Several week ago while driving in rural New Hampshire, I turned on the radio and the first thing that came on was a talk show on NPR. The host was interviewing a college professor on the subject of cursive. The professor, a mother of a teenage boy, informed us of a study she conducted on the difference between students who know cursive vs. those who do not. She had my attention. Her study led he to conclude that cursive writers had better grades. Alas, I thought, a Sam Blumenfeld disciple, and on NPR no less! I pulled over the van in order to write down her name, and contact info. But a minute later, this professor said she was against teaching cursive. She explained that her son was traumatized by it. The poor dear. She claimed that cursive was unnecessary, a product of a bygone era. Was she advocating the dumbing down of America? I think so. I never did write down her contact info.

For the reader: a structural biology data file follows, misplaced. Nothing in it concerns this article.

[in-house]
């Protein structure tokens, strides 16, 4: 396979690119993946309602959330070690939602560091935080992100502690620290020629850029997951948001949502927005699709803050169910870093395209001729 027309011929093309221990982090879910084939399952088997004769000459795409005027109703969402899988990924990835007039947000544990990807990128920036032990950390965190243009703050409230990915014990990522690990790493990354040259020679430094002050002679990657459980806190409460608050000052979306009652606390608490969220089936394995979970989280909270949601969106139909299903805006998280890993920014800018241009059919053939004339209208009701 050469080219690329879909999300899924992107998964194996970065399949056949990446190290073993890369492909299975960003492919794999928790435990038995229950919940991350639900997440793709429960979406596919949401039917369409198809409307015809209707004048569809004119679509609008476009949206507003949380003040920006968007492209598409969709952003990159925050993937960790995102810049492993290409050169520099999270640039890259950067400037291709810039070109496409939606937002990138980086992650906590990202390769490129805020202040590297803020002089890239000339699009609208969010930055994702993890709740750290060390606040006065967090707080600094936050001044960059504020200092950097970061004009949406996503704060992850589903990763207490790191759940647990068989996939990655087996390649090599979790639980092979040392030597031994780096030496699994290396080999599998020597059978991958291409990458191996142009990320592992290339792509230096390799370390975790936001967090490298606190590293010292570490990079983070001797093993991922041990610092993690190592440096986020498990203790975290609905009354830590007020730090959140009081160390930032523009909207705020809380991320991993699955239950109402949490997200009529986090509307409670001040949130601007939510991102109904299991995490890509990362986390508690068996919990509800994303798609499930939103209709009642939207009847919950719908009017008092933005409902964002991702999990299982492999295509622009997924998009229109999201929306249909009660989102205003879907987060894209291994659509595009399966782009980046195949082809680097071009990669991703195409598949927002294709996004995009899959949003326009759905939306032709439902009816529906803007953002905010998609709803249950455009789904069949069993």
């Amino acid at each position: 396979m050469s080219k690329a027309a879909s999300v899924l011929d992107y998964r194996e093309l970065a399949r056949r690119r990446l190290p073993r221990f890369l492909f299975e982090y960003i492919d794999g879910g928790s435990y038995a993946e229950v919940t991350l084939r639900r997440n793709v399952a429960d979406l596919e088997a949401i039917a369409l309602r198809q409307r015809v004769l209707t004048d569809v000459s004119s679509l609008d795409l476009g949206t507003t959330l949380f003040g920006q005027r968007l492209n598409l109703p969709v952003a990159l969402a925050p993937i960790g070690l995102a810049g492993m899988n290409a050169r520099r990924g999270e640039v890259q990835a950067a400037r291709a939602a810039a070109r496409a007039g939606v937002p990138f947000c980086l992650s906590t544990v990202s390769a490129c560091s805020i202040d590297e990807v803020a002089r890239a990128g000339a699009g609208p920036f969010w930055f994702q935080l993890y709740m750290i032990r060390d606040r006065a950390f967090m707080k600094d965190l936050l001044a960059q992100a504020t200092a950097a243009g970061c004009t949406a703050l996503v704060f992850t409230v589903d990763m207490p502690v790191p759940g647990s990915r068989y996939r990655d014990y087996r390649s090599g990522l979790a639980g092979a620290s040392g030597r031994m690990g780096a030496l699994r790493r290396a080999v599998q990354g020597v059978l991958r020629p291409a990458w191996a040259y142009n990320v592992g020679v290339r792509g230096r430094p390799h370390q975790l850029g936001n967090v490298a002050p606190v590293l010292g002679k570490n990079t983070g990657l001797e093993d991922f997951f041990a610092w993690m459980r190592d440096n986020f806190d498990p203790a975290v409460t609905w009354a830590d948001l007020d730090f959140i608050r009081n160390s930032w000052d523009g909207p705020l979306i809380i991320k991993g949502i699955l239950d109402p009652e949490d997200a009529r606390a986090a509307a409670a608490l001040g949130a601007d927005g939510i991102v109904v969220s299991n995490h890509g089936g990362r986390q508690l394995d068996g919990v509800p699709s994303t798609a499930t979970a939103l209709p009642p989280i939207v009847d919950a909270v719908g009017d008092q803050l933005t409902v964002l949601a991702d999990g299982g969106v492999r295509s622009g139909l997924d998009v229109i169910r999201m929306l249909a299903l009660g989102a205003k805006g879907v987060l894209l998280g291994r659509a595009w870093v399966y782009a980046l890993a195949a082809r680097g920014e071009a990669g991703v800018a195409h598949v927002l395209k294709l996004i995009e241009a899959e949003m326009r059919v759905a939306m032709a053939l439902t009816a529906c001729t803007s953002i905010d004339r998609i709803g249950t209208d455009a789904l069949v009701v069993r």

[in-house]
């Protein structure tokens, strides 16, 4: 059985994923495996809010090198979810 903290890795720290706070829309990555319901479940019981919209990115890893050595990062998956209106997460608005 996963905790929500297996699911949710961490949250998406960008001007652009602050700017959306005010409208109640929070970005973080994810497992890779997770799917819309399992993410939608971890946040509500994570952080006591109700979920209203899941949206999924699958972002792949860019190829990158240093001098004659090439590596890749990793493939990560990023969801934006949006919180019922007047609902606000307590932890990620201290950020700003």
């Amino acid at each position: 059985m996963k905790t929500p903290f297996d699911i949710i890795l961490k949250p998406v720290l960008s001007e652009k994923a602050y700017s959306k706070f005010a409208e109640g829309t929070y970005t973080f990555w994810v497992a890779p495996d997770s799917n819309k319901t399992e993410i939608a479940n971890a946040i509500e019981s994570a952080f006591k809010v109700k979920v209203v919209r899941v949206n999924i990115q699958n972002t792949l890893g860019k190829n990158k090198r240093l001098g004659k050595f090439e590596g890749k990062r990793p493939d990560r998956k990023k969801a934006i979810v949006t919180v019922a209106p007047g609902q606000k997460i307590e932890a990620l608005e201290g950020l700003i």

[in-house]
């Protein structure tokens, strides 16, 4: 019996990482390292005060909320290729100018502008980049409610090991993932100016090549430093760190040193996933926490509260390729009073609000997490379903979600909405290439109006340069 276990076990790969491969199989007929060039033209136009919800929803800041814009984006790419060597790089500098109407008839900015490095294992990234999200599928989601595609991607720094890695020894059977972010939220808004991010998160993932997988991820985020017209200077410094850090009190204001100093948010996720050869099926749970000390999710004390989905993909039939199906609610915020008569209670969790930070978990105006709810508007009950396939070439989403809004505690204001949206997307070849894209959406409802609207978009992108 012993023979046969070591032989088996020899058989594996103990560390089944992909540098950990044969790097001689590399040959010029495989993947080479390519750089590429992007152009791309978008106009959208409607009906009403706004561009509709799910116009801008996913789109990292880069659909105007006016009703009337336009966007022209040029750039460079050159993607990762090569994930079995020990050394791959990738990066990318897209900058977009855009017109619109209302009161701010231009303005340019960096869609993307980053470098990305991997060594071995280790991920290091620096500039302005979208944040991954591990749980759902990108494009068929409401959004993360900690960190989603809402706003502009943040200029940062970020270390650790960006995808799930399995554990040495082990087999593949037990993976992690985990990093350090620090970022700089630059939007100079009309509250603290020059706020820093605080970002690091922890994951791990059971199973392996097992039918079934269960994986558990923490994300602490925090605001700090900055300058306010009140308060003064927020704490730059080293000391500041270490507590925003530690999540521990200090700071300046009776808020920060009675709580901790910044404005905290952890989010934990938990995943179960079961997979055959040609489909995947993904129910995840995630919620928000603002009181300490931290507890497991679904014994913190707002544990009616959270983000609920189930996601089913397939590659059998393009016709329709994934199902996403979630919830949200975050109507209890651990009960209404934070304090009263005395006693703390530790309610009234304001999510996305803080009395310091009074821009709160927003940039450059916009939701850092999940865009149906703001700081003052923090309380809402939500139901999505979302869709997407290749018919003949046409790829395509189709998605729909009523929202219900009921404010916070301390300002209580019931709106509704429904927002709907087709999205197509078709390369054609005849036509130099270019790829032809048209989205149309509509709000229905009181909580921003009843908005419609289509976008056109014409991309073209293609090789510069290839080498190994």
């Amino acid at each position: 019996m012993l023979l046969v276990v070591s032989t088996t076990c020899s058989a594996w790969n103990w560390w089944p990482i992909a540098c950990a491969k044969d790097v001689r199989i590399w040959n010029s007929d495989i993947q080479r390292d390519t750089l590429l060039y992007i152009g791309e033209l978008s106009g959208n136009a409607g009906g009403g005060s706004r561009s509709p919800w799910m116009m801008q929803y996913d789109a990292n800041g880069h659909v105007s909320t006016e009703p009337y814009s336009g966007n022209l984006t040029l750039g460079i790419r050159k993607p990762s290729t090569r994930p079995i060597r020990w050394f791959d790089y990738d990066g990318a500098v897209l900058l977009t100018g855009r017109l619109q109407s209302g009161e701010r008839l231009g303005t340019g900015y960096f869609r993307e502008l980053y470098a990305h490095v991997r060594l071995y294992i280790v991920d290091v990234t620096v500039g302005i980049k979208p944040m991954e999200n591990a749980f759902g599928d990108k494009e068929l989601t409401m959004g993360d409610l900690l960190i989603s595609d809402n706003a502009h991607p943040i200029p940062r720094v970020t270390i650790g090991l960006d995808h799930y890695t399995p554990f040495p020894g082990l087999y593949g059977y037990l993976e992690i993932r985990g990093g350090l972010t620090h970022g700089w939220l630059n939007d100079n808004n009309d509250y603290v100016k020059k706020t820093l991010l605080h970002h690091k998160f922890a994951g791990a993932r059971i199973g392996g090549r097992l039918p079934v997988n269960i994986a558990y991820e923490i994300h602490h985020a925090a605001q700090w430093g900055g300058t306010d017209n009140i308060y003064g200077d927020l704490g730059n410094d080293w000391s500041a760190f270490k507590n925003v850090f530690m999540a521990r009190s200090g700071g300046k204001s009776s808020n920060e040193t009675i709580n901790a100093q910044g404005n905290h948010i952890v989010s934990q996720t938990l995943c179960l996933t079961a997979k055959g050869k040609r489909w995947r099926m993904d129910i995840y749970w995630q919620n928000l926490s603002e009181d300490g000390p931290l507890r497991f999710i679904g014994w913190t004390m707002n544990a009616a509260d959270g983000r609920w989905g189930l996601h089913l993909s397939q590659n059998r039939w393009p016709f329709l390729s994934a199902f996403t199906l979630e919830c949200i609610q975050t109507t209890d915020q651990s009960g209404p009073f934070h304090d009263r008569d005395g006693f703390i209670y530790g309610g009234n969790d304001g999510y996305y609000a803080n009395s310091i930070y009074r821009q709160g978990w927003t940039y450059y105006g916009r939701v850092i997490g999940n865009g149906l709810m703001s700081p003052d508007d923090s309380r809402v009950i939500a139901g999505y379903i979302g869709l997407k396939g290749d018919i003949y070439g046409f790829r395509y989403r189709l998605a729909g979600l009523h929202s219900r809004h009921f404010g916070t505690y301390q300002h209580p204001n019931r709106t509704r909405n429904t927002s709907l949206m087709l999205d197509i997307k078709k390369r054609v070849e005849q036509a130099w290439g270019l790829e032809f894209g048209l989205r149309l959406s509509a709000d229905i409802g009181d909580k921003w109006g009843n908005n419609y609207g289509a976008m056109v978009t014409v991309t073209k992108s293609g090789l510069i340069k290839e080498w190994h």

A week later, I visited the Lillian Nordica Homestead in Farmington, Maine to donatesome artifacts to the homestead that were in Sam’s estate. The curator, Crystal Williams, lamented that a young lady volunteer was unable to read cursive, and therefore unable to read Lillian’s numerous cursive letters.
Sam was a strident proponent of cursive first. He pointed out that all toddlers use circular motions when scribbling, and rightfully noted that cursive was natural. Sam wrote the book “How to Tutor” which contains lessons on cursive. Here is a link to the lessons:
If taught using these lessons, your children will not be traumatized.